No, procedure codes CPT 10060 and 10061 represent incision and drainage CPT of an abscess involving the skin, subcutaneous and/or accessory structures. Therefore, the medical necessity diagnosis code must represent an abscess, not the underlying condition causing the abscess. For example, the ICD-9-CM code for sebaceous cyst (706.2) would not meet medical necessity for procedure codes CPT 10060 or CPT 10061. If the patient had an abscess of a sebaceous cyst then it would be appropriate to code the applicable ICD-9-CM code for the abscess (depending upon the anatomical location of the abscess).
Similarly, if billing a covered diagnosis, the medical record must demonstrate that an abscess was present. For example, if billing the diagnosis code for paronychia of the toe (ICD-9-CM code 681.11), the medical record must clearly demonstrate that an abscessed paronychia was present and that incision and drainage of the purulent material occurred, in order to bill procedure code CPT 10060 or CPT 10061. If a nail avulsion occurred and the medical record documentation does not demonstrate that an abscess was present and incision and drainage of purulent material occurred, then the appropriate nail avulsion procedure code (CPT 11730 or CPT 11732) should be billed, not procedure codes CPT 10060 or CPT 10061.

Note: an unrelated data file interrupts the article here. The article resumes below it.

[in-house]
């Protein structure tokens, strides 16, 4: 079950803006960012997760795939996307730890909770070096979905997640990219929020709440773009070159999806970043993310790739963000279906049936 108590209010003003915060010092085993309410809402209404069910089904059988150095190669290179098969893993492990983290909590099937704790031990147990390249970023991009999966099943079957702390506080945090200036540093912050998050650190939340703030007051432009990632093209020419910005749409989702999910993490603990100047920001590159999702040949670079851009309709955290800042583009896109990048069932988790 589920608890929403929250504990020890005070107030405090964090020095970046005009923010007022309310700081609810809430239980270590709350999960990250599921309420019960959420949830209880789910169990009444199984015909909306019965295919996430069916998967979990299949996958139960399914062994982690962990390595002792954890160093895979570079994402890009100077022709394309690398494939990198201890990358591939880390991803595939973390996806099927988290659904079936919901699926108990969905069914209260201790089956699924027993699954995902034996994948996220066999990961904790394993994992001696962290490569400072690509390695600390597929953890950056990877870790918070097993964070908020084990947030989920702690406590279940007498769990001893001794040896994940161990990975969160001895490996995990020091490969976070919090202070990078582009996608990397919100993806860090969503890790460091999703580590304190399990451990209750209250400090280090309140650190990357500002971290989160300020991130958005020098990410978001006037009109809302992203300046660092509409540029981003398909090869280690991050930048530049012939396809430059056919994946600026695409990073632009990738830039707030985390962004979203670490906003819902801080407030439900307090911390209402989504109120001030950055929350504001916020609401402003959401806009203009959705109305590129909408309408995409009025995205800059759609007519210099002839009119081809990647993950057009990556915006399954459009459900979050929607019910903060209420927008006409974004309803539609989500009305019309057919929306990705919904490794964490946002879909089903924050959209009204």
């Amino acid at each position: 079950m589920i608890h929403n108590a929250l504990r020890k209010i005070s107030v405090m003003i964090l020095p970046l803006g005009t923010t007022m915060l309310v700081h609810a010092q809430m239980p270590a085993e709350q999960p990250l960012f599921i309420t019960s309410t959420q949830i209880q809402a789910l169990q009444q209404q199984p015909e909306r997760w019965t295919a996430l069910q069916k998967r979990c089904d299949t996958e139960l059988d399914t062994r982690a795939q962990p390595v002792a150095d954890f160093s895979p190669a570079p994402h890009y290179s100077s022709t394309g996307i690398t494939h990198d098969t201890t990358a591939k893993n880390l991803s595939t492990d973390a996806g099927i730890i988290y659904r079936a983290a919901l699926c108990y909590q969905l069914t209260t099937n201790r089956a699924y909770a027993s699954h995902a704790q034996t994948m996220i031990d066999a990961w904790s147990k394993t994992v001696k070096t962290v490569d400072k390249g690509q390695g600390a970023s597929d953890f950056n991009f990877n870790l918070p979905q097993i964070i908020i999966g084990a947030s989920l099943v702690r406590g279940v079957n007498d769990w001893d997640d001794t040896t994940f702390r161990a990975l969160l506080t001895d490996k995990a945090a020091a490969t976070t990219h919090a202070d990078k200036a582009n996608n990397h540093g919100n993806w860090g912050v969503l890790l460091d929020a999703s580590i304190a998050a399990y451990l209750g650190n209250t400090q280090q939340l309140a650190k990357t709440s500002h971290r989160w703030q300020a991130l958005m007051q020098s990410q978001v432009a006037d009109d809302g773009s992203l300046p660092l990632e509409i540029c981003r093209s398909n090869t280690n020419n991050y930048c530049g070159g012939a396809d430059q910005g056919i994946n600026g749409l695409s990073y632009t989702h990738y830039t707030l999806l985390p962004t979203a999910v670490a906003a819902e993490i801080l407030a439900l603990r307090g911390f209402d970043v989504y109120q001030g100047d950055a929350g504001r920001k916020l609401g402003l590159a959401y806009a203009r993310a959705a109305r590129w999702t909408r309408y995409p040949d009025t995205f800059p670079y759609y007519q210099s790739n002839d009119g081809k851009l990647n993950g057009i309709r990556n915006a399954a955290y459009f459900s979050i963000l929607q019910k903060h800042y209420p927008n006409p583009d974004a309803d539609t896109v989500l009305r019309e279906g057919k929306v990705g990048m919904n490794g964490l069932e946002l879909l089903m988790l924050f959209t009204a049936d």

Furthermore, there are many other anatomical sites of abscess that are not addressed in this policy. There are numerous incision and drainage procedure codes that are specific to the incisions and drainage of an abscess in various anatomical sites. Therefore, it would be appropriate to bill these more specific incision and drainage codes. For example: an abscess of the eyelid should be billed with procedure code CPT 67700 (Blepharotomy, drainage of abscess, eyelid); a perirectal abscess should be billed with procedure code CPT 46040 (Incision and drainage of ischiorectal and/or perirectal abscess); an abscess of the finger should be billed with procedure codes CPT 26010-26011 (Drainage of finger abscess).